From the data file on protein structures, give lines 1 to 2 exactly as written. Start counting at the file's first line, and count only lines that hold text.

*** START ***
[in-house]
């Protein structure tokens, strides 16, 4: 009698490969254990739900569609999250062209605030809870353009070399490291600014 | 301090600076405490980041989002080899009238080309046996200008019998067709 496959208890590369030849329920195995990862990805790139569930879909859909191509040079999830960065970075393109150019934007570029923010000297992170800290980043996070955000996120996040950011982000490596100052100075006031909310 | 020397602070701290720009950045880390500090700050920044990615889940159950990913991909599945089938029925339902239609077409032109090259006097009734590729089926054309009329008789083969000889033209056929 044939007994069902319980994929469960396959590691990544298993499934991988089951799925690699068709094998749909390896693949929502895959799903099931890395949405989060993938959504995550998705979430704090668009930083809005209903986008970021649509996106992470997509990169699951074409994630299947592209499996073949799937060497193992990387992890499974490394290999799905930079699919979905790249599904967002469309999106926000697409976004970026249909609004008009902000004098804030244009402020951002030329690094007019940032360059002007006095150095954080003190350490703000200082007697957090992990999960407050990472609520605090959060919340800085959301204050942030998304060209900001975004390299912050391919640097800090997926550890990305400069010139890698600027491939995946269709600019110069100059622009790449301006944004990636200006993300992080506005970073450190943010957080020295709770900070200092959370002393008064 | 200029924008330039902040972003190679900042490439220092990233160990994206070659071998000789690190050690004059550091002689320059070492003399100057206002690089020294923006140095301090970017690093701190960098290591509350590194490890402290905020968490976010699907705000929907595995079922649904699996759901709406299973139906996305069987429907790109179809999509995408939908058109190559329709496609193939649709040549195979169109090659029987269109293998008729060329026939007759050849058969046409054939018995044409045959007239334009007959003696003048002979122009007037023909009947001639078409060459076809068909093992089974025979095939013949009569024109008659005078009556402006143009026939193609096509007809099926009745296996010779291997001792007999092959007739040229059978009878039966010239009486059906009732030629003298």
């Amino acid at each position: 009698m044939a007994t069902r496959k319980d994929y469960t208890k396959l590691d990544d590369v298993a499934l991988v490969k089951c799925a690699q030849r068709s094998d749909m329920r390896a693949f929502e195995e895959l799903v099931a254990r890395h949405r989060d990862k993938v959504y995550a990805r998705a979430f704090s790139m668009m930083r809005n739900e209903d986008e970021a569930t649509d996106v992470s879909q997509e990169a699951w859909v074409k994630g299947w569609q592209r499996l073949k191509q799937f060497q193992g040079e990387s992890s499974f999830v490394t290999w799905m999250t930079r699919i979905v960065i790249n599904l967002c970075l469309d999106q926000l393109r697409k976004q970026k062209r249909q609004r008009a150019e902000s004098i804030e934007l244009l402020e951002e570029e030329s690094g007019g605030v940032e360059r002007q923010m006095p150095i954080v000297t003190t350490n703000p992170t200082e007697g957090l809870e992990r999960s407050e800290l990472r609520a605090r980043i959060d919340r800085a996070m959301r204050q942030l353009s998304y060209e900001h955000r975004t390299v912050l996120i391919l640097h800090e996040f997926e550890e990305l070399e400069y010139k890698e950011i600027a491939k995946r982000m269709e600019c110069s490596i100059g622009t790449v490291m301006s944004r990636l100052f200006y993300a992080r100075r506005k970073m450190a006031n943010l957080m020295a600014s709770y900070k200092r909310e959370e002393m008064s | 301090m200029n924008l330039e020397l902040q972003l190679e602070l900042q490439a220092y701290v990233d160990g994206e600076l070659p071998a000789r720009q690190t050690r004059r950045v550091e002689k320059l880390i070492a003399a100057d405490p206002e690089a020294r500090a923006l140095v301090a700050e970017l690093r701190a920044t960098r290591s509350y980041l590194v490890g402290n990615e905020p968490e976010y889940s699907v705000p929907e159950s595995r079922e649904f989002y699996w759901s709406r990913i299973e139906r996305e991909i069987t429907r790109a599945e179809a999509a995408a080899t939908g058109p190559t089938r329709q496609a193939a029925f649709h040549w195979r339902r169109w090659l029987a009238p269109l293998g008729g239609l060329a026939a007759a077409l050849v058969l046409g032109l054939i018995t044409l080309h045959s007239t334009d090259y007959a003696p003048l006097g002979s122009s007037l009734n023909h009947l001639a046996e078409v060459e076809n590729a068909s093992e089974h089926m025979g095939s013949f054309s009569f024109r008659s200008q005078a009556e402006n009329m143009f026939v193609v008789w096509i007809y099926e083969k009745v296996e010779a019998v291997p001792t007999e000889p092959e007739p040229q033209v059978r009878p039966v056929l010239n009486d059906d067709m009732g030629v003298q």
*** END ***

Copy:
[in-house]
């Protein structure tokens, strides 16, 4: 009698490969254990739900569609999250062209605030809870353009070399490291600014 | 301090600076405490980041989002080899009238080309046996200008019998067709 496959208890590369030849329920195995990862990805790139569930879909859909191509040079999830960065970075393109150019934007570029923010000297992170800290980043996070955000996120996040950011982000490596100052100075006031909310 | 020397602070701290720009950045880390500090700050920044990615889940159950990913991909599945089938029925339902239609077409032109090259006097009734590729089926054309009329008789083969000889033209056929 044939007994069902319980994929469960396959590691990544298993499934991988089951799925690699068709094998749909390896693949929502895959799903099931890395949405989060993938959504995550998705979430704090668009930083809005209903986008970021649509996106992470997509990169699951074409994630299947592209499996073949799937060497193992990387992890499974490394290999799905930079699919979905790249599904967002469309999106926000697409976004970026249909609004008009902000004098804030244009402020951002030329690094007019940032360059002007006095150095954080003190350490703000200082007697957090992990999960407050990472609520605090959060919340800085959301204050942030998304060209900001975004390299912050391919640097800090997926550890990305400069010139890698600027491939995946269709600019110069100059622009790449301006944004990636200006993300992080506005970073450190943010957080020295709770900070200092959370002393008064 | 200029924008330039902040972003190679900042490439220092990233160990994206070659071998000789690190050690004059550091002689320059070492003399100057206002690089020294923006140095301090970017690093701190960098290591509350590194490890402290905020968490976010699907705000929907595995079922649904699996759901709406299973139906996305069987429907790109179809999509995408939908058109190559329709496609193939649709040549195979169109090659029987269109293998008729060329026939007759050849058969046409054939018995044409045959007239334009007959003696003048002979122009007037023909009947001639078409060459076809068909093992089974025979095939013949009569024109008659005078009556402006143009026939193609096509007809099926009745296996010779291997001792007999092959007739040229059978009878039966010239009486059906009732030629003298």